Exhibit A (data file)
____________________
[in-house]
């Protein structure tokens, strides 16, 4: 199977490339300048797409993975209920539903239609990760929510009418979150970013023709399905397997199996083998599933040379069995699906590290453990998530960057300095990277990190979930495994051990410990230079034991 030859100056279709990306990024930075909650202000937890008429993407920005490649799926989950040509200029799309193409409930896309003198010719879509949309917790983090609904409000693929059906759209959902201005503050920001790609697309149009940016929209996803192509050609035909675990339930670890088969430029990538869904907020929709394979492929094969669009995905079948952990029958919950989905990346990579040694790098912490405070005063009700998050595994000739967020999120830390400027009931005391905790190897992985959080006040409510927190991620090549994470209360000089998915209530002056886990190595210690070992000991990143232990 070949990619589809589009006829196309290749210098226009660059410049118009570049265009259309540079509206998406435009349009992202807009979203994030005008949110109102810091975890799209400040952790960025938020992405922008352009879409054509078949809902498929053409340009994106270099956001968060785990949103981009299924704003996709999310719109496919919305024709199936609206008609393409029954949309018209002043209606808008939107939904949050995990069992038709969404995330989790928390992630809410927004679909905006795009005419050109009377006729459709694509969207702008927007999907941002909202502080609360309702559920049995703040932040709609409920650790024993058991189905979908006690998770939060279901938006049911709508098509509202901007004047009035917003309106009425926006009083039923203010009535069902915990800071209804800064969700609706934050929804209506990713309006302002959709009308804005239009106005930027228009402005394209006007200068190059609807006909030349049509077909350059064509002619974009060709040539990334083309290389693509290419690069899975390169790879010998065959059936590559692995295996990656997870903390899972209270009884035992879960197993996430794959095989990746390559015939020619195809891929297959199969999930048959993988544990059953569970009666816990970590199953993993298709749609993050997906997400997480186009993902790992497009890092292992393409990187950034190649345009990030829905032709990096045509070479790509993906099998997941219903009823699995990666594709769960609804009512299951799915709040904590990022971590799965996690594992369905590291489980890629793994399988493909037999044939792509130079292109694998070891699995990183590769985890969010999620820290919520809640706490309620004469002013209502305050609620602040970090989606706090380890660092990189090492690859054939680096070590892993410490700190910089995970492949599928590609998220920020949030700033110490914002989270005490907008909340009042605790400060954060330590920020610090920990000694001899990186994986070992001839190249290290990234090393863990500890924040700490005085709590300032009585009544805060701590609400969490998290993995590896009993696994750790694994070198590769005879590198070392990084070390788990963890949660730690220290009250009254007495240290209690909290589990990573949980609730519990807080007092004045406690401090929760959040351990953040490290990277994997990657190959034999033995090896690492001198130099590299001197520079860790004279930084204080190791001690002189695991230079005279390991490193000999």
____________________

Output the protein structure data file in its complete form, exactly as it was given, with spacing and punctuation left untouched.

[in-house]
């Protein structure tokens, strides 16, 4: 199977490339300048797409993975209920539903239609990760929510009418979150970013023709399905397997199996083998599933040379069995699906590290453990998530960057300095990277990190979930495994051990410990230079034991 030859100056279709990306990024930075909650202000937890008429993407920005490649799926989950040509200029799309193409409930896309003198010719879509949309917790983090609904409000693929059906759209959902201005503050920001790609697309149009940016929209996803192509050609035909675990339930670890088969430029990538869904907020929709394979492929094969669009995905079948952990029958919950989905990346990579040694790098912490405070005063009700998050595994000739967020999120830390400027009931005391905790190897992985959080006040409510927190991620090549994470209360000089998915209530002056886990190595210690070992000991990143232990 070949990619589809589009006829196309290749210098226009660059410049118009570049265009259309540079509206998406435009349009992202807009979203994030005008949110109102810091975890799209400040952790960025938020992405922008352009879409054509078949809902498929053409340009994106270099956001968060785990949103981009299924704003996709999310719109496919919305024709199936609206008609393409029954949309018209002043209606808008939107939904949050995990069992038709969404995330989790928390992630809410927004679909905006795009005419050109009377006729459709694509969207702008927007999907941002909202502080609360309702559920049995703040932040709609409920650790024993058991189905979908006690998770939060279901938006049911709508098509509202901007004047009035917003309106009425926006009083039923203010009535069902915990800071209804800064969700609706934050929804209506990713309006302002959709009308804005239009106005930027228009402005394209006007200068190059609807006909030349049509077909350059064509002619974009060709040539990334083309290389693509290419690069899975390169790879010998065959059936590559692995295996990656997870903390899972209270009884035992879960197993996430794959095989990746390559015939020619195809891929297959199969999930048959993988544990059953569970009666816990970590199953993993298709749609993050997906997400997480186009993902790992497009890092292992393409990187950034190649345009990030829905032709990096045509070479790509993906099998997941219903009823699995990666594709769960609804009512299951799915709040904590990022971590799965996690594992369905590291489980890629793994399988493909037999044939792509130079292109694998070891699995990183590769985890969010999620820290919520809640706490309620004469002013209502305050609620602040970090989606706090380890660092990189090492690859054939680096070590892993410490700190910089995970492949599928590609998220920020949030700033110490914002989270005490907008909340009042605790400060954060330590920020610090920990000694001899990186994986070992001839190249290290990234090393863990500890924040700490005085709590300032009585009544805060701590609400969490998290993995590896009993696994750790694994070198590769005879590198070392990084070390788990963890949660730690220290009250009254007495240290209690909290589990990573949980609730519990807080007092004045406690401090929760959040351990953040490290990277994997990657190959034999033995090896690492001198130099590299001197520079860790004279930084204080190791001690002189695991230079005279390991490193000999």